Most of the time when we work on our computers, the files we create are relatively small. We load the files into the RAM memory of our computer and work away.
Working with media, however, is different. Media files tend to be massive. Most often, they need to be played in real-time and they are too big to be fully stored in RAM memory.
Why am I saying "RAM memory?" Because many people use the term "memory" to mean "hard disk storage." For me, computer "memory" means RAM - that which disappears when power to the computer is turned off.
The "Data Transfer Rate" is the speed data travels between your hard disk storage and the computer, and it is measured in "bits per second"
To keep the numbers from getting too big when discussing hard disks, bps is often converted to MBps, or "megabytes per second." The conversion equation is simple: bps/8,000,000 = MBps. (Engineers sometimes use 8,388,608 instead of 8 million.) We also write MBps as MB/s.
There are three things that determine the speed of your data between the hard disk and your computer:
- How you connect your storage (USB 2, USB 3, FireWire, Thunderbolt...)
- The number of hard disks in your device (a hard drive has one disk, RAIDs have several)
- The internal hardware architecture of your storage device
CABLES AND PROTOCOLS
Changing how you connect your hard disk changes the speed of your data.
For example, USB 2 transfers data around 15 MB/s, FireWire 400 transfers data about 25 MB/s, while FireWire 800 is around 85 MB/s. If you spent money and bought an infinitely fast drive, then connected it to your computer via USB 2, your data would only travel at 15 MB/s, which is the speed limit of USB 2.
There's a lot of conversation today about the speed of SSD drives. SSD, which stands for Solid State Drive, can be very fast. But, if you attach an SSD drive using a very slow protocol - say, FireWire 400 - you'll never see the speed that SSD can deliver. The FireWire 400 protocol is too slow.
NUMBER OF HARD DRIVES
Connected internally, directly to the data bus of your computer, a single standard 3.5" hard drive delivers about 120 MB/s of data.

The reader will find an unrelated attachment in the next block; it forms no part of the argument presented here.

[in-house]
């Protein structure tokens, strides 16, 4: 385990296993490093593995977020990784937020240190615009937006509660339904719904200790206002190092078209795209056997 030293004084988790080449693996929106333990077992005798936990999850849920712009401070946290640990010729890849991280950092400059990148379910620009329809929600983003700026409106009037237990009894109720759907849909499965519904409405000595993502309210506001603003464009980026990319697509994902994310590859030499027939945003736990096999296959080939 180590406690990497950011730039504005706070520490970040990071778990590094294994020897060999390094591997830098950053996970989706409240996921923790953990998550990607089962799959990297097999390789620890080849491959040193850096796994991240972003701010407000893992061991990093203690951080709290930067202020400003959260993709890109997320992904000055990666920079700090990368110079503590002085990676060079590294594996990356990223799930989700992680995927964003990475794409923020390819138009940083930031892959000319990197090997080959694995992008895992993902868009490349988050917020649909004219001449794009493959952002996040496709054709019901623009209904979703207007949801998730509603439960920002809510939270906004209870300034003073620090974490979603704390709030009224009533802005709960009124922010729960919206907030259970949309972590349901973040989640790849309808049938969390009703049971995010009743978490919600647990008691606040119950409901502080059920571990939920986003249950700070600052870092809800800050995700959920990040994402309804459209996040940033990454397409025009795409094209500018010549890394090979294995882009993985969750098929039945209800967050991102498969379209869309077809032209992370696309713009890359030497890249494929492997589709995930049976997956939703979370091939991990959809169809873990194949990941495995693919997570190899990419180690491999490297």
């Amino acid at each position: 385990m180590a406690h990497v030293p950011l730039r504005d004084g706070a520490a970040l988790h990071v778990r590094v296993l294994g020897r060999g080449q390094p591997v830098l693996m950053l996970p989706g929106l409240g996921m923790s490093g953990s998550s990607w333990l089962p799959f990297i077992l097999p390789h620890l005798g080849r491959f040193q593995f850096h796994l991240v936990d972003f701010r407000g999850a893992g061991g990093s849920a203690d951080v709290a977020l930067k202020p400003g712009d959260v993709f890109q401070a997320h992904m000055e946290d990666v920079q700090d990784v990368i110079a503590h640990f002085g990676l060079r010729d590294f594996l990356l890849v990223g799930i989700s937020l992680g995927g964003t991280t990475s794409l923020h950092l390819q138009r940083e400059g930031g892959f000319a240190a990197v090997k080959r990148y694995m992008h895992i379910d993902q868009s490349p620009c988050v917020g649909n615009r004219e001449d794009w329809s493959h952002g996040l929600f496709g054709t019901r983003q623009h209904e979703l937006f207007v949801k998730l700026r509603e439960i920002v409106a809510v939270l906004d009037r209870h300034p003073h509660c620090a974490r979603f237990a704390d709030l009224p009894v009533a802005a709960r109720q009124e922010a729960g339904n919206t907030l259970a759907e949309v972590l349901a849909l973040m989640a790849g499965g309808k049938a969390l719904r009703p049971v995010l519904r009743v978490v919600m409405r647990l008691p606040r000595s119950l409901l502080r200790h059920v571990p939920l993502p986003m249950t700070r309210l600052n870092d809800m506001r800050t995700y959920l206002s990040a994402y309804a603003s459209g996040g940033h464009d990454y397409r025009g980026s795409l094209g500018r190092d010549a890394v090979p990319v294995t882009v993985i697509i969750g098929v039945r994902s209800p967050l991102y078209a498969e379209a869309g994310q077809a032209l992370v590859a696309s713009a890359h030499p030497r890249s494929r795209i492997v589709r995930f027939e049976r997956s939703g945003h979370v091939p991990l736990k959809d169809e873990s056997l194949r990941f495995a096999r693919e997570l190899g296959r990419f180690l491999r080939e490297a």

If we connect that drive via USB 2, FireWire 400, or FireWire 800, the connection protocol is slower than that of the drive, so we can't get the maximum speed from the drive because it is limited by the protocol.
However, other connection protocols, such as USB 3 and Thunderbolt can transfer data at much faster speeds than a single hard drive. USB 3 maxes out around 480 MB/s, while Thunderbolt can deliver up to 1.1 GB/s.
If you are attaching a single hard drive via USB 3, the fastest speed you can expect is about 120 MB/s, which is the maximum speed a single hard drive can deliver.
Here, the limitation is not the protocol, but the speed of the hard disk.
RAIDs allow us to combine multiple hard discs into a single unit. Now, we are able to combine the speeds from multiple hard drives so that the speed of the RAID is greater than the speed of a single hard drive.
At this point, the maximum speed of a RAID is the SLOWER of the sum of the speed of all the hard drives it contains, or the protocol that connects the RAID.
For example, a 2-drive RAID attached via USB 3 would transfer data at 240 MB/s (the sum of the two hard drives), while a 20-drive RAID attached via USB 3 would transfer data at 480 MB/s (the maximum transfer speed of USB 3).
Even when you've picked the fastest protocol, and connected a gajillion hard disks, there's one more factor that determines overall data transfer rate: system overhead.
This gets really complicated really quickly, however, the short answer is that every hard disk, RAID, and protocol needs to process the data both before it is sent and after it is received. And this processing takes time.
Some manufacturers opt for the fastest data transfer speeds, but sacrifice flexibility. Others opt for greater flexibility, but sacrifice speed. Some do their data processing in hardware, others use software. Some opt for maximum speed, others for data security. It is almost impossible to figure out in advance how much performance will be lost due to system overhead.
For this reason, always be skeptical when a storage vendor describes their speeds using phrases like: "Up to 480 MB/s," or "Up to 1.1 GB/s." They are quoting the speed of the protocol, not the speed of their device.
The easiest way to estimate the speed of a hard drive or RAID is to multiply the number of hard drives it contains by 100 MB/s. This provides a ballpark range of the data speed to expect.
If all you are doing is editing a single stream of AVCHD video, any hard disk and protocol will be fine.
As you start to edit multiple streams of video, migrate to larger image sizes, or upgrade to more professional video formats, the speed of your storage system becomes critical.
Here are some simple rules:
- A single hard drive can deliver about 120 MB/s of data
- USB 2, FireWire 400, and FireWire 800 are slower than a single drive
- USB 3 and Thunderbolt are faster than a single drive
- If your computer supports plug-in cards, eSATA and mini-SAS are also very fast protocols
- RAIDs are always faster than single drives
- RAID speeds are, generally, the sum of the speeds of the drives they contain
Here's an article that can help you learn the differences between RAIDs, SSDs, and The Cloud.
Larry Jordan is a producer, director, author, editor, and Apple Certified Trainer with more than 35 years of professional experience. Based in Los Angeles, he is also a member of the Directors Guild of America and the Producers Guild of America, and author of eight books on Final Cut Pro and Adobe Premiere Pro. Visit his website at http://www.larryjordan.biz.